D'Angelo: Rickie Fowler's game remains work in progress, but new daughter adds perspective

·5 min read

PALM BEACH GARDENS — Rickie Fowler is doing just fine.

His golf game remains a work in progress, although he's optimistic even following his 2-over 72 Thursday at the Honda Classic that puts him in danger of missing his fourth cut in five events. But the first-time dad is loose, relaxed and enjoying time with his family, despite recent struggles on the golf course.

"I've always been good at looking at things as far as ... there's a lot more to life than just playing golf and what happens out here," the Jupiter resident said before his opening round.

"It makes things a lot easier when you're playing well but playing poor golf doesn't mean that you're unhappy or things at home are bad or anything like that."

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Ricky Fowler waits to hit his tee shot on the tenth hole during first round action of The Honda Classic at PGA National Resort and Spa in Palm Beach Gardens, Fla., on Thursday, Feb. 24, 2022.
Ricky Fowler waits to hit his tee shot on the tenth hole during first round action of The Honda Classic at PGA National Resort and Spa in Palm Beach Gardens, Fla., on Thursday, Feb. 24, 2022.

Fowler and his wife, Allison Stokke, welcomed their first child into the world, daughter Maya Fowler, on Nov. 18. Rickie took off two months before getting back on the road and continuing to search for the game that once had him at No. 4 in the world.

But that didn't mean he was released from those daddy duties. When Fowler rejoined the Tour on the West Coast, the entire family was in tow. Rickie and Allison backed their bags, and Maya's too, taking their daughter on her first road trip, starting in La Quinta, Calif, with stops in San Diego; Scottsdale, Ariz.; and Pacific Palisades.

"It was very nice to be able to have them on the road for those five and a half weeks with all of us being together," Rickie said. "It's not easy traveling with a little one, hopping around houses to hotels and different stuff like that.

"It's definitely a big change. I have to be a little more efficient with time and how it's spent, when and how and where."

Fowler's dip has him at his lowest world ranking (121) in 12 years. His last win was three years ago at the Phoenix Open. Since, he has 20 top 25 finishes and 21 missed cuts.

And Thursday was a snapshot of how it's gone of late for Fowler. With birdies on No. 3, 4 and 6, Fowler was 3-under entering the ninth hole. He gave all that back, and then some, on the next three holes with a double-bogey on No. 9 and back-to-back bogeys on 10 and 11.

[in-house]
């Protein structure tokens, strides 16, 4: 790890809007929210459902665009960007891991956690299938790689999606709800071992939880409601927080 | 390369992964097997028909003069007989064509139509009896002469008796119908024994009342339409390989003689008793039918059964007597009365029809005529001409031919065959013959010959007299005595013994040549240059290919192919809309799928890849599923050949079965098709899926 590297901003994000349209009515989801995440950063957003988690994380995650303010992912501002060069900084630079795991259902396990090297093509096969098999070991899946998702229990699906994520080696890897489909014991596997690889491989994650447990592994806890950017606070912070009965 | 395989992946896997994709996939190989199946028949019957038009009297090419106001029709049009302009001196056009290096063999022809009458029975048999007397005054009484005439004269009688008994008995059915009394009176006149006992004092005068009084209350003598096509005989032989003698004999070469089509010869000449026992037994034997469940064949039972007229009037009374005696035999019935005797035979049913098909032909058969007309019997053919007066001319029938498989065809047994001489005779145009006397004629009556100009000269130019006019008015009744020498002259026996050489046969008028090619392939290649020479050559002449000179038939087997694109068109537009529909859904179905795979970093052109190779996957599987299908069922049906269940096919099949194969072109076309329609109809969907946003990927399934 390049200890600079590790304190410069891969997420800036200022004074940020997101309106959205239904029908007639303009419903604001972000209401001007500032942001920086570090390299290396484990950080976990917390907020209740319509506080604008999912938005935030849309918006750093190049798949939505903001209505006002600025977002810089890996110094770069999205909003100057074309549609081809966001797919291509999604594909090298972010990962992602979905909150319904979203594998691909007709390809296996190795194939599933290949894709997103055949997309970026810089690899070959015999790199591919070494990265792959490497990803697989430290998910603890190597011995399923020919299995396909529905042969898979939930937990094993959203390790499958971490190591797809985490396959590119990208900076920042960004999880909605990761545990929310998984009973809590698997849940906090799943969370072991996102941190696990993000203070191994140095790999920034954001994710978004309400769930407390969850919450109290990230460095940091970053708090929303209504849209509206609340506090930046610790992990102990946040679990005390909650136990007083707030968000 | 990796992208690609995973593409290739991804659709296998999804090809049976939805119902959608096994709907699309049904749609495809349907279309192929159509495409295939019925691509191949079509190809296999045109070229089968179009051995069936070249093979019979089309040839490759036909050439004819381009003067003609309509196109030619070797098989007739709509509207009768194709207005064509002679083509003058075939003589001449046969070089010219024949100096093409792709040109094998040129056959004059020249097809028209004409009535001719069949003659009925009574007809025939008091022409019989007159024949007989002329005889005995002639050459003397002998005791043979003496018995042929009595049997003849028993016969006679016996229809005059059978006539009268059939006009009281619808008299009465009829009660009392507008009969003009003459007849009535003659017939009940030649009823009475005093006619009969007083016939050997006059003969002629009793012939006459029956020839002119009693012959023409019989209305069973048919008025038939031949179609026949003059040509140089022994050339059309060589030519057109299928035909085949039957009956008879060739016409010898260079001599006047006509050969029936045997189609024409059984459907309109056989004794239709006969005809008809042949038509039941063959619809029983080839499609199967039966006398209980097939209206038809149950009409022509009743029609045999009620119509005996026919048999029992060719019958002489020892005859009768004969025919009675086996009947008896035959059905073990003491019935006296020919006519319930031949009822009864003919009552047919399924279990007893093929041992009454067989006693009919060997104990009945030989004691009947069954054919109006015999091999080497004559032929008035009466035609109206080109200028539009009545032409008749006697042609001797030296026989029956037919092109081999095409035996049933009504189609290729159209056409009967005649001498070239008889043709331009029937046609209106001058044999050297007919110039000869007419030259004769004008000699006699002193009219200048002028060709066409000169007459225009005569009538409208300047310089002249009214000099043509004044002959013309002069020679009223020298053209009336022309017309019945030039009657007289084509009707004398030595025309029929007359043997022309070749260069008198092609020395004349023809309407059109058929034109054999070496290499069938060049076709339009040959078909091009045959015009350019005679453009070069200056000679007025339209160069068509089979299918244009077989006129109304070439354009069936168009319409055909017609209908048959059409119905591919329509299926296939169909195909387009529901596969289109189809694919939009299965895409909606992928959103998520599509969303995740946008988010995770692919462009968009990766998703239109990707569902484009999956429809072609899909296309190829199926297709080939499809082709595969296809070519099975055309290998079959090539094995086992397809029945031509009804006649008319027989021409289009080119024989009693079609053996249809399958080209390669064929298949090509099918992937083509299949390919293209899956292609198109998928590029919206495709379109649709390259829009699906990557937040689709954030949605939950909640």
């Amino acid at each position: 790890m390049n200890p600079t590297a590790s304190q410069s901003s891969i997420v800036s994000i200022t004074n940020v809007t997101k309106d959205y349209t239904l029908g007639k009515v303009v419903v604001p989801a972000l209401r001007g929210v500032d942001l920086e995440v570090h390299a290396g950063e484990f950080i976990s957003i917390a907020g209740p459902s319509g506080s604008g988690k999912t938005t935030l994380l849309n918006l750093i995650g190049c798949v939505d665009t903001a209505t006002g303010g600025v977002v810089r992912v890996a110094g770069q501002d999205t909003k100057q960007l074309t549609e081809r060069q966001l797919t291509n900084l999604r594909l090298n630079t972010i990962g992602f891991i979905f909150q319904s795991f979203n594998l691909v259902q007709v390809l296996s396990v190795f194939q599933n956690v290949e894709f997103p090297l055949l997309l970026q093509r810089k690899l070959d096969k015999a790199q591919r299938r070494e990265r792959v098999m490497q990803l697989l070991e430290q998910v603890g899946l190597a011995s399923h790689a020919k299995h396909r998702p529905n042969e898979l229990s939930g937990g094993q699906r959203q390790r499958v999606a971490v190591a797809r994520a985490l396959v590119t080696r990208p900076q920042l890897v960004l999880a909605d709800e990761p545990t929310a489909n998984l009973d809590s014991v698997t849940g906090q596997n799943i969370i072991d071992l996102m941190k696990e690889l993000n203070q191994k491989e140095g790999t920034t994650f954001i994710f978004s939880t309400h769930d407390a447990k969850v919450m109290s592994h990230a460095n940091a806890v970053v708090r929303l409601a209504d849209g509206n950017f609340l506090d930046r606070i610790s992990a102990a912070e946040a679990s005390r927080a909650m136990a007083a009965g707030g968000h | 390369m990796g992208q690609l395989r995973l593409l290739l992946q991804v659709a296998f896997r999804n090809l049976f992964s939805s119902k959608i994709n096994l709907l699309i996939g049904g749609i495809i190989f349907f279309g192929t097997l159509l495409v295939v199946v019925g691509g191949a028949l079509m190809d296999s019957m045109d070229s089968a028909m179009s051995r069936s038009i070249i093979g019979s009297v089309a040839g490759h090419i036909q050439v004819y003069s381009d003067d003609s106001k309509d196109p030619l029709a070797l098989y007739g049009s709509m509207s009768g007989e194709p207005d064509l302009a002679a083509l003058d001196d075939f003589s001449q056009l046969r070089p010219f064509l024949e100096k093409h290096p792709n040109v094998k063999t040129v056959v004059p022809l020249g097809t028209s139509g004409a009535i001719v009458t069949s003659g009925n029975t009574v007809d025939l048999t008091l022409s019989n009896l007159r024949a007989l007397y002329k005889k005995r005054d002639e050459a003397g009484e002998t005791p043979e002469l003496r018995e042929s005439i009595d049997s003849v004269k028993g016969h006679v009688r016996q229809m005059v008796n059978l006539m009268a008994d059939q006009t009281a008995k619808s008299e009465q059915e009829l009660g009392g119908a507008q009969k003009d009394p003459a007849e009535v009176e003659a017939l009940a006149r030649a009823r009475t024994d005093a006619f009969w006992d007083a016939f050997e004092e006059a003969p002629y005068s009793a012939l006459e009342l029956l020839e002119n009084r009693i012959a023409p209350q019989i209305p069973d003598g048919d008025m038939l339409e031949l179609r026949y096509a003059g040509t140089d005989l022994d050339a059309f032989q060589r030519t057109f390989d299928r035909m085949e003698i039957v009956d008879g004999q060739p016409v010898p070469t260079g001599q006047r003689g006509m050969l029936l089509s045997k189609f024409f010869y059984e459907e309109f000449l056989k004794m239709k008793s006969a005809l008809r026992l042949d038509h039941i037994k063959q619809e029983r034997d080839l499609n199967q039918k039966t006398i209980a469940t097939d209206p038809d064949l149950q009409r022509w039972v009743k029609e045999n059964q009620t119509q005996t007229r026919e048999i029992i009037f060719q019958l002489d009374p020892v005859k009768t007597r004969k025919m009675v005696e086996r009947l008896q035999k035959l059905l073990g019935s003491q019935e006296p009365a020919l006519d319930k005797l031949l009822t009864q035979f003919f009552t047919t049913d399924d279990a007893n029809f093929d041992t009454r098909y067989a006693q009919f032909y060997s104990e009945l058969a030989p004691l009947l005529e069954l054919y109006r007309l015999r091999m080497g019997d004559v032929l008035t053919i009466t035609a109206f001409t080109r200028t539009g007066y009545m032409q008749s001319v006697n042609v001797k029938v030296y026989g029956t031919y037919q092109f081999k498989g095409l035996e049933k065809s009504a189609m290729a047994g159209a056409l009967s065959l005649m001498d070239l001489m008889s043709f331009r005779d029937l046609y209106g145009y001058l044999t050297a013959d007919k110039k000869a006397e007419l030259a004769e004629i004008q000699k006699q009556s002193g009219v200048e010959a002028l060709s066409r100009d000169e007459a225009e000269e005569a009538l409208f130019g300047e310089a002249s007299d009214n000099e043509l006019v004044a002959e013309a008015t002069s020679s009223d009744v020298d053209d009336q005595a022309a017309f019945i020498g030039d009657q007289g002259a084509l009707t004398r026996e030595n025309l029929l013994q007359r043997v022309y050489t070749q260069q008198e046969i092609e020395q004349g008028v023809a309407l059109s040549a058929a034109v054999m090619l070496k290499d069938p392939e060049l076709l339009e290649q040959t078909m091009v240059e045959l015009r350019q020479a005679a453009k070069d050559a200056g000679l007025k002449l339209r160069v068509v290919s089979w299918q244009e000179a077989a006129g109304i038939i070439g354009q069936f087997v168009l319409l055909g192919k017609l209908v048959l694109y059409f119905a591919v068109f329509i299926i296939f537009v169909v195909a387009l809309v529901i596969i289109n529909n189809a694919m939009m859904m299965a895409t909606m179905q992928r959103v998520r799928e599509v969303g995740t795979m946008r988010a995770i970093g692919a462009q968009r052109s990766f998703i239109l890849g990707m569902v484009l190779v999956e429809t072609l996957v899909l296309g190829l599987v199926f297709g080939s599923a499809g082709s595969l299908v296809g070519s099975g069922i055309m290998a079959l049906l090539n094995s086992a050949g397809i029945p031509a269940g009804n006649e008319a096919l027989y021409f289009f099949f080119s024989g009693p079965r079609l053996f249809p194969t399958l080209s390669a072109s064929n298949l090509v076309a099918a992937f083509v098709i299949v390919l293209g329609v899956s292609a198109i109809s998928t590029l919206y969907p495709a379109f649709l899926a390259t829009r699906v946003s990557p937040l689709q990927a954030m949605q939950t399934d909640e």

He was back to even after a birdie on No. 14 but a double on the par 5 No. 18 sabotaged the round.

At the Farmers Insurance Open one month ago Fowler followed a 66 in the opening round with a 76 and missed the cut.

"It was really only a couple of swings and this golf course," he said Thursday. "A couple of swings that maybe go the wrong way on the wrong hole and yeah, they bite you pretty quickly."

Those swings occurred on No. 9 and 18. Fowler's tee shot on No. 9 didn't clear the water and his second shot on No. 18 found a watery grave short of the green.

"You're not going to get around 72 holes perfectly clean," Fowler said. "At the same time you don't want to go around and play super defensive trying not to make mistakes. You still got to be aggressive, you got to go play golf, take some risks, make sure they're calculated and accept consequences when you do make a bad swing."

Fowler's optimism is admirable through a precipitous drop. It's not long ago he was top 10 in world, winning the Players Championship, finishing second in the Masters, playing on Ryder Cup teams and in the FedEx Cup Playoffs.

Last year he missed out on the FedEx Cup playoffs for the first time in his career and did not quality for the Masters or the U.S. Open and needed a special exemption to get into the PGA Championship.

Something that allows him to remain optimistic is a support group that includes peers like Jordan Spieth, Justin Thomas, Patrick Cantlay and the late night conversations that can turn into therapeutic skull sessions on the road.

"We all talk about different stuff and how guys are doing, especially Jordan and I," Fowler said. "I was kind of going (into his slump) as he was starting to come out. It's part of golf. In a way it's part of life, as well. Everyone that's played at a high level has gone through the ups and downs. There's no one that's ever stayed at the top. It's part of it."

Spieth started the 2016 season No. 1 in world and was low as No. 92 early in the 2021 season. The climb back has been as swift. Spieth was No. 12 by the summer of 2021 and currently sits at No. 14.

"I'm clawing my way out," Fowler said. "I would have liked it to have happened a little sooner than it has. But being there with your friends that have gone through it or going through it together, I know they have my back. I've always had their back. It makes it a lot easier when you have people on your side."

And a newborn that remind him to keep things in perspective.

This article originally appeared on Palm Beach Post: Rickie Fowler's life is in order, next is rediscovering his golf game